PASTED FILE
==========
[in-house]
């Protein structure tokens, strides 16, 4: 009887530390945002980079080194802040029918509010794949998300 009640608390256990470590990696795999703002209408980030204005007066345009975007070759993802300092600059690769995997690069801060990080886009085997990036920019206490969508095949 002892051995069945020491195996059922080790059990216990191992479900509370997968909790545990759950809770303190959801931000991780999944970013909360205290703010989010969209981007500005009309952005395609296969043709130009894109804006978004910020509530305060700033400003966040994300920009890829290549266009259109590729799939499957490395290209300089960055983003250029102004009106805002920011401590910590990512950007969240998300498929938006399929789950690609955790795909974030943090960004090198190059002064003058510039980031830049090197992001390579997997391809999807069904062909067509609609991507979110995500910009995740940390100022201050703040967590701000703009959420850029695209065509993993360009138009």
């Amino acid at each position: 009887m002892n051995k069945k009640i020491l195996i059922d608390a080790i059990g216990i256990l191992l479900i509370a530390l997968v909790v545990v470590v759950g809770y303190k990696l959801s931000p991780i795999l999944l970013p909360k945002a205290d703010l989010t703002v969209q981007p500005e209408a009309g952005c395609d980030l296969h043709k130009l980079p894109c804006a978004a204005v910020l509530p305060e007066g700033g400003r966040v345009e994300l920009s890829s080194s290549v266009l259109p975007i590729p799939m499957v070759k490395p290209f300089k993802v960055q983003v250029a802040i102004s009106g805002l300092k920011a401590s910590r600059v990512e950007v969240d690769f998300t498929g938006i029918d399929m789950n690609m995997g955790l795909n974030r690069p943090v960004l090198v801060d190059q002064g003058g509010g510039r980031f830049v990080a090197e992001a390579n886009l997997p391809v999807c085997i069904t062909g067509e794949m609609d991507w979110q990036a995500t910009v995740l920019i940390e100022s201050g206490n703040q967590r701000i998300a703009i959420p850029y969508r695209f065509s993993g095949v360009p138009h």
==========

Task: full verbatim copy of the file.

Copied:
[in-house]
């Protein structure tokens, strides 16, 4: 009887530390945002980079080194802040029918509010794949998300 009640608390256990470590990696795999703002209408980030204005007066345009975007070759993802300092600059690769995997690069801060990080886009085997990036920019206490969508095949 002892051995069945020491195996059922080790059990216990191992479900509370997968909790545990759950809770303190959801931000991780999944970013909360205290703010989010969209981007500005009309952005395609296969043709130009894109804006978004910020509530305060700033400003966040994300920009890829290549266009259109590729799939499957490395290209300089960055983003250029102004009106805002920011401590910590990512950007969240998300498929938006399929789950690609955790795909974030943090960004090198190059002064003058510039980031830049090197992001390579997997391809999807069904062909067509609609991507979110995500910009995740940390100022201050703040967590701000703009959420850029695209065509993993360009138009």
């Amino acid at each position: 009887m002892n051995k069945k009640i020491l195996i059922d608390a080790i059990g216990i256990l191992l479900i509370a530390l997968v909790v545990v470590v759950g809770y303190k990696l959801s931000p991780i795999l999944l970013p909360k945002a205290d703010l989010t703002v969209q981007p500005e209408a009309g952005c395609d980030l296969h043709k130009l980079p894109c804006a978004a204005v910020l509530p305060e007066g700033g400003r966040v345009e994300l920009s890829s080194s290549v266009l259109p975007i590729p799939m499957v070759k490395p290209f300089k993802v960055q983003v250029a802040i102004s009106g805002l300092k920011a401590s910590r600059v990512e950007v969240d690769f998300t498929g938006i029918d399929m789950n690609m995997g955790l795909n974030r690069p943090v960004l090198v801060d190059q002064g003058g509010g510039r980031f830049v990080a090197e992001a390579n886009l997997p391809v999807c085997i069904t062909g067509e794949m609609d991507w979110q990036a995500t910009v995740l920019i940390e100022s201050g206490n703040q967590r701000i998300a703009i959420p850029y969508r695209f065509s993993g095949v360009p138009h």